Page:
Gaming gets loud and hot on the sides.
But while the GS65 Stealth looks sleek and slender, permit me the chance to say that it isn’t anything but subtle. Despite the Max-Q name at the end of the GPU’s name, both the graphics and CPU components make it known that they’re working hard whenever I fire up a graphically intensive game title on the notebook.
At full whack, the fans inside the GS65 Stealth sound vicious and akin to a jet engine. It’s also a clear sign that MSI’s Cooler Boost Trinity+ technology is working hard at keeping most of the heat being generated at bay. I say most of it because even at the best of times, the sides of the notebook tend to heat up to rather uncomfortable but still manageable heat levels.
That said, I don’t expect or believe people will purposely or actively place their hands directly on top of the affected areas, so it really isn’t a dealbreaker. Plus, the heat dissipates within several minutes the moment I stop gaming and start using the notebook for non-graphics intensive functions.
Above-average battery life.
By today’s gaming notebook standards, battery life for the GS65 Stealth is pretty impressive. On a full charge, I can comfortably browse online, do my work, and watch the occasional online video between six and seven hours. Streaming online content – such as Netflix or consecutive YouTube videos – nets me less than five hours. Mind you, this is with the brightness level set between 30% and 40%, and the battery mode set to “Battery saver”.
If the MSI GS65 Stealth isn’t the kind of thin, light, and gaming energíahouse that tickles your fancy, rest assured there are plenty of other options in the pond, all with similar hardware and a deliciously slim profile, as well as that undeniably premium pricetag. Here are a couple of contenders.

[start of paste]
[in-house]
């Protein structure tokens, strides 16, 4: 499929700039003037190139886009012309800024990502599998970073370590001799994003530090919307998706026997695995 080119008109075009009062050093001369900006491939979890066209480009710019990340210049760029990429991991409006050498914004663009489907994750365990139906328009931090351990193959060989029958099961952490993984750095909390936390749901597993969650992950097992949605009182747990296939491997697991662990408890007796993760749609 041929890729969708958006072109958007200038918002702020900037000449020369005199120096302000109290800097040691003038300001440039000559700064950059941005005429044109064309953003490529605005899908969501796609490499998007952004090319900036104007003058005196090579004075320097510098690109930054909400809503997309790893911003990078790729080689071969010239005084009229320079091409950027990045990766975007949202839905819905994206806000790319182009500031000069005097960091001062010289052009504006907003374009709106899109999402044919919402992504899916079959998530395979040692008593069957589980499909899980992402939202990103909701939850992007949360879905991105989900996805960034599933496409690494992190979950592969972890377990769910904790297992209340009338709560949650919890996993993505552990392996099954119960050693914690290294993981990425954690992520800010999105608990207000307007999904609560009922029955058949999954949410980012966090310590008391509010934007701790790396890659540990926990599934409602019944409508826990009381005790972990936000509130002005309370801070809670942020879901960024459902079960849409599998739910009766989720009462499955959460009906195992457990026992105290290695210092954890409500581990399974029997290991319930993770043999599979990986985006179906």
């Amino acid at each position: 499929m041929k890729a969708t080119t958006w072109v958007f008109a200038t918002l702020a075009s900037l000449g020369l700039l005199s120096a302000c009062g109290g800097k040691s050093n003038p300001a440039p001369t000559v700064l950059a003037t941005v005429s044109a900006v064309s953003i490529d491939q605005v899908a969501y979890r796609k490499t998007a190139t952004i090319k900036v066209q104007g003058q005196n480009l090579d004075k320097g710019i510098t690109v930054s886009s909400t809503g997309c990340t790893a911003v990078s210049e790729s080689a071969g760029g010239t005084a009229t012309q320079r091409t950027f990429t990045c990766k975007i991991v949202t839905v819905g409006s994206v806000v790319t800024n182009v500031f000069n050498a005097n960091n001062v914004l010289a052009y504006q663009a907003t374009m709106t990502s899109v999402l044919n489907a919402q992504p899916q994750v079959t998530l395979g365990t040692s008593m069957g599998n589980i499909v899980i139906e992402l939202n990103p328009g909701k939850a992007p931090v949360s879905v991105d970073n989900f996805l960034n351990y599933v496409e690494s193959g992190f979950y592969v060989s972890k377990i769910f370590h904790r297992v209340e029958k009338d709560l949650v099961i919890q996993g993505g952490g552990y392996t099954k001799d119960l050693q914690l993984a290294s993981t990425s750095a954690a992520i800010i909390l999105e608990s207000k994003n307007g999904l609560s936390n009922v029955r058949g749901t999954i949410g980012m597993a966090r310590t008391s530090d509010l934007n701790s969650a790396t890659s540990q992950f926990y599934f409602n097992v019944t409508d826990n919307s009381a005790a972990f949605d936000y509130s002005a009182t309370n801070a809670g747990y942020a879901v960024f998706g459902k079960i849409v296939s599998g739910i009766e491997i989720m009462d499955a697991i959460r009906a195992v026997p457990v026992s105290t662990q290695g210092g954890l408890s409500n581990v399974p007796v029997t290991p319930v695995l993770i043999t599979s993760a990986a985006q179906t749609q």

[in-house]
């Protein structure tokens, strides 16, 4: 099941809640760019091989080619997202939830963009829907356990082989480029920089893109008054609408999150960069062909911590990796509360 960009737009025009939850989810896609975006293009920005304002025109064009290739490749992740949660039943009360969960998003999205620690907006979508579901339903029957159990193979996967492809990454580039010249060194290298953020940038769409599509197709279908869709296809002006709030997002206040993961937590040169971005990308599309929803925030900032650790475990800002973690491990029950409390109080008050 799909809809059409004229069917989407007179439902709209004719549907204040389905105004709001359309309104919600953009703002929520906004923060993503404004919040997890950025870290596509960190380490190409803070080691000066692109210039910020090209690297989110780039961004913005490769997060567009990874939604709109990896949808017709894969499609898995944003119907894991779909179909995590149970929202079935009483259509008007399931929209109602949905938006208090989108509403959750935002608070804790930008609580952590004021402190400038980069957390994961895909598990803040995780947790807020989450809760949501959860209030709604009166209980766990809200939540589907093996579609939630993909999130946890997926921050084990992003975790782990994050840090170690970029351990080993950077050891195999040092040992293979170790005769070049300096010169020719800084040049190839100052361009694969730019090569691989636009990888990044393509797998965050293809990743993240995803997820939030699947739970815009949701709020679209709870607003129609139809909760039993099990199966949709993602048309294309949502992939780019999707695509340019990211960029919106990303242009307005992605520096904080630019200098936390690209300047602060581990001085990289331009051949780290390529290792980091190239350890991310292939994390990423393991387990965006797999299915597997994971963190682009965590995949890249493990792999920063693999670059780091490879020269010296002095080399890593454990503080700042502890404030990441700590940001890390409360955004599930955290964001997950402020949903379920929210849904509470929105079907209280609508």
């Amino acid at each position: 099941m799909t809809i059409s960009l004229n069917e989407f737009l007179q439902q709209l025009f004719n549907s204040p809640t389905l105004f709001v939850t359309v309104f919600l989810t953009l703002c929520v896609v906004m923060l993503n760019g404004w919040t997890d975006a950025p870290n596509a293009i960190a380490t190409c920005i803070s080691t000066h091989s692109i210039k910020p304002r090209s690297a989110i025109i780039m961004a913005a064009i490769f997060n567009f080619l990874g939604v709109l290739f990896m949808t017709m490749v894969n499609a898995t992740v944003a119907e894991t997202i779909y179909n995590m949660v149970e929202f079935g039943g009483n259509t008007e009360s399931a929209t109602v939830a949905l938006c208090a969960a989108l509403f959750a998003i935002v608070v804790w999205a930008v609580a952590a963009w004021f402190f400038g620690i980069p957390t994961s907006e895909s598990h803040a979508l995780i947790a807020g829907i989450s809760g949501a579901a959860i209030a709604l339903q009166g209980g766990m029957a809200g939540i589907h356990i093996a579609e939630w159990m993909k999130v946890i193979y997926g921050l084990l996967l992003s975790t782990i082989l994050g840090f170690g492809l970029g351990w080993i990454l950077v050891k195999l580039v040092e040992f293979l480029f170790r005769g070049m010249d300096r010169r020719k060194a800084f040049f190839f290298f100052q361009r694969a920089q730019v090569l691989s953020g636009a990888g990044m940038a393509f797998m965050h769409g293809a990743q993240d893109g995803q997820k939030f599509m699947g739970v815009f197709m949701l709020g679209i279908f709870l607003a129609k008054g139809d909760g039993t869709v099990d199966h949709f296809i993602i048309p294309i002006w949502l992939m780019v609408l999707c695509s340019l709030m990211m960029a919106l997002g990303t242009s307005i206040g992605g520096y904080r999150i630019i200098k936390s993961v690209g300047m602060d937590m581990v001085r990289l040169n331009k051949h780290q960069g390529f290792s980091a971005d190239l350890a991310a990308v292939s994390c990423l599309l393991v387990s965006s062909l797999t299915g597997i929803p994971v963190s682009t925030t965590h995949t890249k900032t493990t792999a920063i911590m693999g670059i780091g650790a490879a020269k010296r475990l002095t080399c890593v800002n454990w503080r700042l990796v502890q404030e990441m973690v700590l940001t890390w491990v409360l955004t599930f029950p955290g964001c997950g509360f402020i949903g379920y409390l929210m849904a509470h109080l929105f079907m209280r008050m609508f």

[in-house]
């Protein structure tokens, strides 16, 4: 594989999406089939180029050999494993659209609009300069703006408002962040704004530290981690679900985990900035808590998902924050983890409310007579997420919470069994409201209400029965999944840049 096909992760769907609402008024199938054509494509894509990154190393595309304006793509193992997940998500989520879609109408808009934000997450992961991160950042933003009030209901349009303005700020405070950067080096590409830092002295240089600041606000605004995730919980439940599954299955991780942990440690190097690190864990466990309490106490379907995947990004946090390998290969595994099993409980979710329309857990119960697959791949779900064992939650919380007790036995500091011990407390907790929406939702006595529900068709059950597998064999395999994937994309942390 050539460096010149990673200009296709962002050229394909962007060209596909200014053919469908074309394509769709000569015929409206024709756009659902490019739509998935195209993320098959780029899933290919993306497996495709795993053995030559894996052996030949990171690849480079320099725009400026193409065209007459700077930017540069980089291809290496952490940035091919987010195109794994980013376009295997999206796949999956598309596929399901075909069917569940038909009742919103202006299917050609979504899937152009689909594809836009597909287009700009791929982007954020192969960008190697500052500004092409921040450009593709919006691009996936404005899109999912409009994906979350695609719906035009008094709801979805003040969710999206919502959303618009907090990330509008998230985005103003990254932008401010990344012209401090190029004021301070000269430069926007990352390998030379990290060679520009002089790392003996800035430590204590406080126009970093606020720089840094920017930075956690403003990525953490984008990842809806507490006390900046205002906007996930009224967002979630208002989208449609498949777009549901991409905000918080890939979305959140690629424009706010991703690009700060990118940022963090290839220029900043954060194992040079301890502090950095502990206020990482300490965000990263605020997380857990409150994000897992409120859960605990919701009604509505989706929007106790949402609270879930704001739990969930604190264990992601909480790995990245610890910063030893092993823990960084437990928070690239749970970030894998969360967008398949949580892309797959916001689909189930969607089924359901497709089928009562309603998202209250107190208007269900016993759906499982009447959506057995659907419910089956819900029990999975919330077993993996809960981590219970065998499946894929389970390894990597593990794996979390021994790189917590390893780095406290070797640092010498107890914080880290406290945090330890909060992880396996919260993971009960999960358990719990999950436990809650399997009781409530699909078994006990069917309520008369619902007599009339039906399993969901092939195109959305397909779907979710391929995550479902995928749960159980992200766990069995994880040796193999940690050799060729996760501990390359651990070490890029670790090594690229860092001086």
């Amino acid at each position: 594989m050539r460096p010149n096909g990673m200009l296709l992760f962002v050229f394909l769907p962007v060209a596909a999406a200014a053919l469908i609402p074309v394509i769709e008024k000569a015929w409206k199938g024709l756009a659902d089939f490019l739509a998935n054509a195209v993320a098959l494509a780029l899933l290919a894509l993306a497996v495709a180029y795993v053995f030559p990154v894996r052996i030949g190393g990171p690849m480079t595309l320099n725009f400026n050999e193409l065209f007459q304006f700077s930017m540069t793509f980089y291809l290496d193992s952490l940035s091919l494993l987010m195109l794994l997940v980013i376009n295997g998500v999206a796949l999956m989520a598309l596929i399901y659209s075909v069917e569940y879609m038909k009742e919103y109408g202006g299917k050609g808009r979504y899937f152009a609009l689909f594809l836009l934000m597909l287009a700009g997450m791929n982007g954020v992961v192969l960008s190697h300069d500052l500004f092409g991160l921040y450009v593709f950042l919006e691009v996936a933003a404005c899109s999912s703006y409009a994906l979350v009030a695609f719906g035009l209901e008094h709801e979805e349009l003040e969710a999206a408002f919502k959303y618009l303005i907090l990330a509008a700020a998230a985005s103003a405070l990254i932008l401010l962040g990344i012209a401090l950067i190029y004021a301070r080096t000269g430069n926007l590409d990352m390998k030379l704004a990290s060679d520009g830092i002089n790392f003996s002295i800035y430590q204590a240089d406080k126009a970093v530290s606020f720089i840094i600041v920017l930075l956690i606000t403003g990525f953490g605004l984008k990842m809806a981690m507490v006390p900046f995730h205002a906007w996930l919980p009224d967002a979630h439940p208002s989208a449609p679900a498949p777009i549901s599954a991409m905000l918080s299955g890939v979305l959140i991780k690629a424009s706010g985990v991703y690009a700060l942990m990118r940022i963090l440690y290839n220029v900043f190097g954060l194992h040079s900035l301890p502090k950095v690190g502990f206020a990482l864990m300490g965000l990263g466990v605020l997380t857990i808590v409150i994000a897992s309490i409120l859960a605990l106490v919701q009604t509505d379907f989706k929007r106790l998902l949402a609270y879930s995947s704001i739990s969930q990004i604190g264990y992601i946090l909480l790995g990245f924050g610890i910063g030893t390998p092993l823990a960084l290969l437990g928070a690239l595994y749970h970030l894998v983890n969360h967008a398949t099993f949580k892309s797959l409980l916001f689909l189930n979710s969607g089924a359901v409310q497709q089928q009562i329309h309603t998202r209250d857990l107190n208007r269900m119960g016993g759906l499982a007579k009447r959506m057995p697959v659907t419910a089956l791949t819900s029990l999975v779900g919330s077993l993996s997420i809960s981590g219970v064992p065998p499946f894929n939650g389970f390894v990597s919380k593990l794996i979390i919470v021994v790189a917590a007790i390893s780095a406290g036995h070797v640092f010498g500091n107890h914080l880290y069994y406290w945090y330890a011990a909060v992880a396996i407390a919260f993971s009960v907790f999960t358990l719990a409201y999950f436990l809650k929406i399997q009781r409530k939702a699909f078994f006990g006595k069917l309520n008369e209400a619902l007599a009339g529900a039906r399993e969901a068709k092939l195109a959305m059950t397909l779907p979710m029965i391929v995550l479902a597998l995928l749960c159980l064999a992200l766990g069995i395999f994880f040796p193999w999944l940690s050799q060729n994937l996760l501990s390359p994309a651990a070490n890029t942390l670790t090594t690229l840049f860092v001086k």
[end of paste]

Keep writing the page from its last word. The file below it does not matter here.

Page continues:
Acer Predator Triton 500
The Acer Predator Triton 500 is one of the better alternatives to the GS65 Stealth. Like its rival, it’s no slouch in both the hardware department and performance.
Specs-wise, the Triton 500 runs on the 9th generation Core i7-9750H CPU and has 16GB DDR4-2666MHz RAM. It comes with a 15.6-inch Full HD display, but only has a 144Hz refresh rate, which more than plenty. Storage is also halved at 512GB, but uses a dual 256GB NVMe M.2 in RAID 0 configuration. Further, notebook’s GPU tops out with an NVIDIA GeForce RTX 2070.
In terms of price, the Triton 500 is significantly cheaper than the GS65 Stealth. It starts from RM6999 for the basic model, while the fully decked out version sells for RM8699.
ASUS ROG Zephyrus S GX701
First announced during CES 2019 earlier this year, the ASUS ROG Zephyrus S GX701 has often been lauded as a direct competitor to a direct competitor. Specs-wise, the notebook offers the same 9th generation Intel Core i7-9750H CPU, up to 32GB DDR4-2666MHz RAM (it has 16GB RAM on-board), a 1TB NVMe PCIe 3.0 M.2 SSD, but a more energíaful, non-Max-Q variant of the NVIDIA GeForce RTX 2080 mobile GPU.
It also has a bigger 17.3-inch Full HD IPS G-Sync display with 144Hz refresh rate, crammed into a 15.6-inch space. Which is impressive in its own right. Of course, the notebook lacks a dedicated webcam, a feature that ASUS has created as an optional external camera. The only other drawback, in my opinion, is that awkward position of the GX701’s keyboard and track.
It’s not cheap either, with the official pricing for the notebook starting at RM10999, while the top-tier variant will set you back RM15999.
As far as thin and light, game-ready notebooks go, MSI’s new GS65 Stealth is, in my personal opinion, in a class of its own. As the titles states, the hardware refreshes are in the places that count, but clearly loses out in other areas. It beats the competition with its 240Hz refresh rate display, but again, it seems a bit excessive, especially when 144Hz would more than suffice.
The MSI GS65 Stealth strikes a balance between design and performance, at a hefty pricetag.
There’s also its starting asking price of RM11999, but to be fair, this isn’t your run-of-the-mill notebook. For that sum, you’re buying a machine that packs a punch, has decent battery life, looks good, and literally doesn’t weigh you down whenever you need to carry it. It’s not a stretch to say that of all the premium notebooks I have tested, The GS65 Stealth is by far one of my favourites to use.